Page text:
“Yay!!! Mr. Marsh!!!” My act of submission appears to satisfy the children.

When calm finally descends, I put on the bear head once more, in order to take part in the activity. It involves me standing under a tree in a bear costume. In my paws I hold a basket, in which are the ingredients for porridge. The children seem to enjoy their activity, and my role is concluded.

I plod back across the playground and through the school. I change out of the bear costume.

Later, I am given an evaluation form for the session. The first question reads: ‘Please state whether the event met your expectations.’

You can buy my latest book on Amazon (and in all good bookstores). (‘In the grand tradition of British comic novels’)

A summary of events.

I’m not updating this very often at all.

Which was always the plan, in that I kind of retired from blogging. And as a write a little more in other spheres, I’ve tried to find other hobbies that don’t involve sitting at a PC thinking about words.

Thing is, Twitter has revealed that you only really need 140 characters and people can fill the gaps themselves. Everything else is wasted effort in these days of mobile devices and short attention spans. So it seemed sensible just to save everything up and post it in headlines. Here’s my past few months.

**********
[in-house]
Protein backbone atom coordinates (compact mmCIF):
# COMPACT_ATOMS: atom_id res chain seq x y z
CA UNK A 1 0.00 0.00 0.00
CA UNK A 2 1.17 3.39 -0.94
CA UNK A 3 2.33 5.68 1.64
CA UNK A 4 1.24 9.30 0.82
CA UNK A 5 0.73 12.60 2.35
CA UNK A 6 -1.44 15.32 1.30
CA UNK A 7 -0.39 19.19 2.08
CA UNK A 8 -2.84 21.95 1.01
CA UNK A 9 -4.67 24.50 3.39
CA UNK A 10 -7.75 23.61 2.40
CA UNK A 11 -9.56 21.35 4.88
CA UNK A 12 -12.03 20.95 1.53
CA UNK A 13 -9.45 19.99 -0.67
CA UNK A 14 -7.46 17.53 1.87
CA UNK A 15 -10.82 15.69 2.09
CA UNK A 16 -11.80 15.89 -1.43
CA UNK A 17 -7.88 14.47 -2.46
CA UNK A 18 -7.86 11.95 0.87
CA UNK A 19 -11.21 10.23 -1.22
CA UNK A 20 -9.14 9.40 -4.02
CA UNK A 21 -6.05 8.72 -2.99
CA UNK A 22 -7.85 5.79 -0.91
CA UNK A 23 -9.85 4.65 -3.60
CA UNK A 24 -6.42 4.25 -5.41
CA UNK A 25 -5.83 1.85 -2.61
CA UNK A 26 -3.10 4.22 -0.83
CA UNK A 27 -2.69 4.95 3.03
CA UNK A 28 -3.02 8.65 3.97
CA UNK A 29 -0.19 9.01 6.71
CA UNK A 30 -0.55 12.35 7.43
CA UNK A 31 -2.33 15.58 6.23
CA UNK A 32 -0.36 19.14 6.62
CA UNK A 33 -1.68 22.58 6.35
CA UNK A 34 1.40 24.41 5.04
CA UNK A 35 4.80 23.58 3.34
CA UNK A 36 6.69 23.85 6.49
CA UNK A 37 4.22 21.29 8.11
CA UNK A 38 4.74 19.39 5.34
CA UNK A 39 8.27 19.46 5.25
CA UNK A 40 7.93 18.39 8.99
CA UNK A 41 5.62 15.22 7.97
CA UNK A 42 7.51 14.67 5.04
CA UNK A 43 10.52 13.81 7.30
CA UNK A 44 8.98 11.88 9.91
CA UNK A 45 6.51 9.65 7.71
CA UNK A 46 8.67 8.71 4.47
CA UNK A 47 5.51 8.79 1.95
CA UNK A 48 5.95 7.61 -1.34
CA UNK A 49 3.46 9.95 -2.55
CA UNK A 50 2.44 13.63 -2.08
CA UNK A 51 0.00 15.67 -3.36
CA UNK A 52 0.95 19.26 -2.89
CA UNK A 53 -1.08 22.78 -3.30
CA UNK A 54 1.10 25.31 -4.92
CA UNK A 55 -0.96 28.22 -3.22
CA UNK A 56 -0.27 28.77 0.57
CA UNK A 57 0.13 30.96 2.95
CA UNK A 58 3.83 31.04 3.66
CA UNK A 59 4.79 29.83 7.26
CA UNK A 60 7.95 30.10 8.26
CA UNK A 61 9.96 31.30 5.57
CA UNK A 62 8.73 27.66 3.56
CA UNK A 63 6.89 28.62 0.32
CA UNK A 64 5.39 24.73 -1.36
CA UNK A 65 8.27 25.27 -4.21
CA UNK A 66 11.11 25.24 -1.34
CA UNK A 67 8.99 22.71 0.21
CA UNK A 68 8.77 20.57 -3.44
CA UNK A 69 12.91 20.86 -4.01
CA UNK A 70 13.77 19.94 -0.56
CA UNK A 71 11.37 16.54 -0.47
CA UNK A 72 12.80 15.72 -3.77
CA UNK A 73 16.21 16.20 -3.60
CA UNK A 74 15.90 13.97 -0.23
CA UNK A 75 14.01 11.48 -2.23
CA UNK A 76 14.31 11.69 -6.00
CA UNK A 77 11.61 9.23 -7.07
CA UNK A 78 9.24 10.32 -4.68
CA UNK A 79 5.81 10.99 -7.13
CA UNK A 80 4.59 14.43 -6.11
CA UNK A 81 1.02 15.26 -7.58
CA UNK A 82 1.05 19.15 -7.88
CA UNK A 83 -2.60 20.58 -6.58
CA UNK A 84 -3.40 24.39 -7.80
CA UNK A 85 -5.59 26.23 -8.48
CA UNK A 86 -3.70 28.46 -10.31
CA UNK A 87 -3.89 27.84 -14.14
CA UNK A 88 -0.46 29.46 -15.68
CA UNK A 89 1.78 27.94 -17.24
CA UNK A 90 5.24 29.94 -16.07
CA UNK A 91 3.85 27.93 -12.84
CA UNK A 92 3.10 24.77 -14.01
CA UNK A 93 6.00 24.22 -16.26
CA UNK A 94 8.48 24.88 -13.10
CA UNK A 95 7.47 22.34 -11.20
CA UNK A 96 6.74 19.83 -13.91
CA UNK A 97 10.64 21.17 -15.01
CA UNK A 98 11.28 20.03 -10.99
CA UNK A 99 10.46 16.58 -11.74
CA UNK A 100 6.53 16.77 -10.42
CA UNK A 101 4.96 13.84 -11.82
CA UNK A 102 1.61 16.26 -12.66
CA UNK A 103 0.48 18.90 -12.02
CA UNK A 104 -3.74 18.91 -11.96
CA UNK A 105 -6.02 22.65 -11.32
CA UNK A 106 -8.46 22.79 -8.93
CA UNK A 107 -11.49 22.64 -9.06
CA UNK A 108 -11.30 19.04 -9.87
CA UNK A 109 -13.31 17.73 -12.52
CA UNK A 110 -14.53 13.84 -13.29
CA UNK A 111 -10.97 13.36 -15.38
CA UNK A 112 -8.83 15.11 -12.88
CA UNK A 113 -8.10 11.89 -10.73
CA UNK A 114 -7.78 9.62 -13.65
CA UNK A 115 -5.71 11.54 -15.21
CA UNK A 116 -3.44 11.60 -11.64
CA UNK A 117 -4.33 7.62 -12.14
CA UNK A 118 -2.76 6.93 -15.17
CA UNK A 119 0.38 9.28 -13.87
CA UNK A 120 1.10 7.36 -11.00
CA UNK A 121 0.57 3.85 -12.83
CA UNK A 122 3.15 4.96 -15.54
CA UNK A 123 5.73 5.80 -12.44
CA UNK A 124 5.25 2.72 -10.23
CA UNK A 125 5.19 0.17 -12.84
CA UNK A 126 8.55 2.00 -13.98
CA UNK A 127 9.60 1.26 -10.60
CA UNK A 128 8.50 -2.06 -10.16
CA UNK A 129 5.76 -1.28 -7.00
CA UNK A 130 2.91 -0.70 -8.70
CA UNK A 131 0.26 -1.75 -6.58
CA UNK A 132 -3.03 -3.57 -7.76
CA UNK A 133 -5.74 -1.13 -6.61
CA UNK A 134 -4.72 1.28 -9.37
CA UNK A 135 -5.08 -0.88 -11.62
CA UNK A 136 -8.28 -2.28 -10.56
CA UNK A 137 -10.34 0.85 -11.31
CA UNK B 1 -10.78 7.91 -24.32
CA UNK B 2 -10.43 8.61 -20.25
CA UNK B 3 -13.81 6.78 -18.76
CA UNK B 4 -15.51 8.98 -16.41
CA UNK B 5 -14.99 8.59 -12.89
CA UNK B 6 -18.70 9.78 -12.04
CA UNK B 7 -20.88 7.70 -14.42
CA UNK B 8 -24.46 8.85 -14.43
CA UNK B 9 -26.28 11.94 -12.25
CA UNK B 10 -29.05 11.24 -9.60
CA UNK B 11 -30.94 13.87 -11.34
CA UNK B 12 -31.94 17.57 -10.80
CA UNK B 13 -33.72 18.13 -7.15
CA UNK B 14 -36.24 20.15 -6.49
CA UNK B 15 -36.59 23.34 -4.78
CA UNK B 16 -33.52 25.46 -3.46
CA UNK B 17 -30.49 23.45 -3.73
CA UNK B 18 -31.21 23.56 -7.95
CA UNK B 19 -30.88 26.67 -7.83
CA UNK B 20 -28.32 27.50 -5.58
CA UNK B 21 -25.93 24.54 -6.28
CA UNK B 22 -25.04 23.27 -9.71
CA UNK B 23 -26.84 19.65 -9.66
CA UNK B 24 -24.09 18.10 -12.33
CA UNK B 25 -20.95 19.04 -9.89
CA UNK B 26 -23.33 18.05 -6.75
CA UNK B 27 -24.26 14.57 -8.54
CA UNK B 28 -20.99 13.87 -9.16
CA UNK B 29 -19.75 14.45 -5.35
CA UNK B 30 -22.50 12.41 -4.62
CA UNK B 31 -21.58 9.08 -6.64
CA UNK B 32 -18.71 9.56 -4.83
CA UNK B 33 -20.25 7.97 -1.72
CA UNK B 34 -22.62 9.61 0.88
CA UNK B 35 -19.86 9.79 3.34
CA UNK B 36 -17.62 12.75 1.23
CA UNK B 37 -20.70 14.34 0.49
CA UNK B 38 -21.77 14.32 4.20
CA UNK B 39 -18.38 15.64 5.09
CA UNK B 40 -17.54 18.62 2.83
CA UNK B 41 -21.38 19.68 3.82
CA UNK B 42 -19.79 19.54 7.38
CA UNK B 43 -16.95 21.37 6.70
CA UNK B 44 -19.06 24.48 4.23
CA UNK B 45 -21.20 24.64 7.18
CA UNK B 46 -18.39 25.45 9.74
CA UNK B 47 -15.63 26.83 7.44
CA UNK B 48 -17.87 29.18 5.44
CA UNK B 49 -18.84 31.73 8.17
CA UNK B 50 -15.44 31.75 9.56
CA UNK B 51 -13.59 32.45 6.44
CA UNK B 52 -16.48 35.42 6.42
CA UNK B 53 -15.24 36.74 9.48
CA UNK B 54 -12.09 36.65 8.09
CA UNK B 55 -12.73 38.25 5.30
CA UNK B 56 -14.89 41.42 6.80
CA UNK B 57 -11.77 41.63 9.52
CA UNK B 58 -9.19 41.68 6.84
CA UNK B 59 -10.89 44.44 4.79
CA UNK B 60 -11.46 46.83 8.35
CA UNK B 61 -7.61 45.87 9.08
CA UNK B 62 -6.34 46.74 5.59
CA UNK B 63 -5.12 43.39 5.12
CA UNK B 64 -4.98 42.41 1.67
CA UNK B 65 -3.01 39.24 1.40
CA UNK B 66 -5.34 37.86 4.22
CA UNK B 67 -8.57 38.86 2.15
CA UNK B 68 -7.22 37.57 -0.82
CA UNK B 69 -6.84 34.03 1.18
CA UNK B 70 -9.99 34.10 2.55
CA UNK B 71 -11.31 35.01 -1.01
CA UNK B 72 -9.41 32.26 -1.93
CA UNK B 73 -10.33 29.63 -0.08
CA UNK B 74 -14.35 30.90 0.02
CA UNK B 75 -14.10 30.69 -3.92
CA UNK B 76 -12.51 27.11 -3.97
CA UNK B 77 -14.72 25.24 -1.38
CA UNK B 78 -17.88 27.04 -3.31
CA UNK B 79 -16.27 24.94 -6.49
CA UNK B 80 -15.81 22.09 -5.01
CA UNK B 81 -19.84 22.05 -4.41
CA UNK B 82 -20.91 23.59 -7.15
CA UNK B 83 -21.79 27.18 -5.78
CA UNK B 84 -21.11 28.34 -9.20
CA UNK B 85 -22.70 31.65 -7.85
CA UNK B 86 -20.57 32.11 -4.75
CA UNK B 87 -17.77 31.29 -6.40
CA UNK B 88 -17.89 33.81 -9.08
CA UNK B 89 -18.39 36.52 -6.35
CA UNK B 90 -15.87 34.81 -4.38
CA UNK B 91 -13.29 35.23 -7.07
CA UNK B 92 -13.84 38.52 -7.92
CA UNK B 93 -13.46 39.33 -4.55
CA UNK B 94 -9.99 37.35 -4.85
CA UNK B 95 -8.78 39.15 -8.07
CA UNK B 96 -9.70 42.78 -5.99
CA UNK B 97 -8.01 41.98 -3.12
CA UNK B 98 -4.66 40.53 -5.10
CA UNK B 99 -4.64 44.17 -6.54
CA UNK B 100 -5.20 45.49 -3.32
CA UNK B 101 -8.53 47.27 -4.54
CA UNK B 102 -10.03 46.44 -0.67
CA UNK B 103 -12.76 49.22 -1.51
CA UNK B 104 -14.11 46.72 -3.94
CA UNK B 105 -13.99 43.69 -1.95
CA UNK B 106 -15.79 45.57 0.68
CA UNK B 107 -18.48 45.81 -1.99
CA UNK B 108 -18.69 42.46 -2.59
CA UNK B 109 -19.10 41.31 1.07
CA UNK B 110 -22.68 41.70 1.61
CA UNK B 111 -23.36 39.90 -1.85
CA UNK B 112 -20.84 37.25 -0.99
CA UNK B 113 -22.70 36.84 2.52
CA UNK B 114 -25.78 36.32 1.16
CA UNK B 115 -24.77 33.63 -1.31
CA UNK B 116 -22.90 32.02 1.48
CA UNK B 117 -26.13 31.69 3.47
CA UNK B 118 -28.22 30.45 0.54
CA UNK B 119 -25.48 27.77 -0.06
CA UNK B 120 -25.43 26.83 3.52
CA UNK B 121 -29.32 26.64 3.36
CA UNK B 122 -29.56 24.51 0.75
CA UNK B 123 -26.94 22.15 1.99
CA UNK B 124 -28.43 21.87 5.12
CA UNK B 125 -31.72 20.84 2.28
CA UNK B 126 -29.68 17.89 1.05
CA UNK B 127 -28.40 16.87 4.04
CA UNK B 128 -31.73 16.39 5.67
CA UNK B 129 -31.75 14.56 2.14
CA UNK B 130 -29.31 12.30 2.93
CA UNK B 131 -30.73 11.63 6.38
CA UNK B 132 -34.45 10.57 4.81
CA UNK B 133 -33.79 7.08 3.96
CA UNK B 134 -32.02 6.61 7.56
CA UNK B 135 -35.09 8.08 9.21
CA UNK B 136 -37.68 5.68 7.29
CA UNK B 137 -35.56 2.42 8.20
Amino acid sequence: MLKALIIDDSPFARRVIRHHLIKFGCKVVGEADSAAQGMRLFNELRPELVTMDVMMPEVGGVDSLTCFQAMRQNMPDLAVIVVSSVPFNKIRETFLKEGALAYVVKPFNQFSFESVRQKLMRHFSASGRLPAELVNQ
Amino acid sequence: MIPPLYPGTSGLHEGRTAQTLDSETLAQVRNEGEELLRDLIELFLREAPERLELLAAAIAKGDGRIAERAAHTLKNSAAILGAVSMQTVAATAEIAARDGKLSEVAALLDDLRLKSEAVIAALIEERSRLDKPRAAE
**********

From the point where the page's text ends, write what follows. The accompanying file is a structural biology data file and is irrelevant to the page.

I spend an eventful Christmas with Unlucky John.

We shut the chickens away.

I grow a magnificent beard!!!

I search online for a beard-trimmer, to be sent next-day delivery.

The chickens are morose.

I attend an eye-test.

We win a game of snooker!!!

I study the bird flu regulations with sadness.

I collect my fashionable new spectacles!!!

I am struggling to adapt to my new spectacles.

I badly mis-read the settings on the beard-trimmer.

I fall over Short Tony’s front wall.

The chickens are extremely unhappy.

“Perhaps it was the headbanging?” I ask the LTLP.

We bid farewell to Len the Fish.

I suspect the chickens are being radicalised.

On Leonard Cohen, and music before words

This is in danger of becoming a music blog, but if people WILL keep dying and/or enjoying spectacular critical revivals then that’s the way it’ll have to be. The world has lost a genuine great with Leonard Cohen’s death. In some way the situation is very dissimilar to Bowie’s death, in that it had seemed to be not unanticipated in the media. The Canadian’s old age had been repeatedly cited for the past year or so, despite the fact that he wasn’t particularly that old in the big scheme of things. Early eighties, wasn’t it? Too soon.